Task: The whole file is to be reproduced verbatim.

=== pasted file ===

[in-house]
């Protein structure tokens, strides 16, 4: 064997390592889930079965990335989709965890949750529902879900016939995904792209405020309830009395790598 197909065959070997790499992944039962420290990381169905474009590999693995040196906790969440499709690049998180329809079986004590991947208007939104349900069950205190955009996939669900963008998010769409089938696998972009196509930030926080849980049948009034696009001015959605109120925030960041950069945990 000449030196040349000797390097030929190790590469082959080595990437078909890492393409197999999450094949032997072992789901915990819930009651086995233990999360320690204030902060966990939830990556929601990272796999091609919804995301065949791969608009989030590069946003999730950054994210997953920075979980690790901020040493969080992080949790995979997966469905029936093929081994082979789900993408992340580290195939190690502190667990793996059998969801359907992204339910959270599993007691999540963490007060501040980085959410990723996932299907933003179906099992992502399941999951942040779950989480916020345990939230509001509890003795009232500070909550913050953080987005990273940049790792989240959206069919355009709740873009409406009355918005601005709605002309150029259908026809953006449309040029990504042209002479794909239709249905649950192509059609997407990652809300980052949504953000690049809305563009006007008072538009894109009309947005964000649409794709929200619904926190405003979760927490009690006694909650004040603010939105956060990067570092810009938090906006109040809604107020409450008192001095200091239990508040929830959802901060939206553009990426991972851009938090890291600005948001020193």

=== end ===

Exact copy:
[in-house]
């Protein structure tokens, strides 16, 4: 064997390592889930079965990335989709965890949750529902879900016939995904792209405020309830009395790598 197909065959070997790499992944039962420290990381169905474009590999693995040196906790969440499709690049998180329809079986004590991947208007939104349900069950205190955009996939669900963008998010769409089938696998972009196509930030926080849980049948009034696009001015959605109120925030960041950069945990 000449030196040349000797390097030929190790590469082959080595990437078909890492393409197999999450094949032997072992789901915990819930009651086995233990999360320690204030902060966990939830990556929601990272796999091609919804995301065949791969608009989030590069946003999730950054994210997953920075979980690790901020040493969080992080949790995979997966469905029936093929081994082979789900993408992340580290195939190690502190667990793996059998969801359907992204339910959270599993007691999540963490007060501040980085959410990723996932299907933003179906099992992502399941999951942040779950989480916020345990939230509001509890003795009232500070909550913050953080987005990273940049790792989240959206069919355009709740873009409406009355918005601005709605002309150029259908026809953006449309040029990504042209002479794909239709249905649950192509059609997407990652809300980052949504953000690049809305563009006007008072538009894109009309947005964000649409794709929200619904926190405003979760927490009690006694909650004040603010939105956060990067570092810009938090906006109040809604107020409450008192001095200091239990508040929830959802901060939206553009990426991972851009938090890291600005948001020193």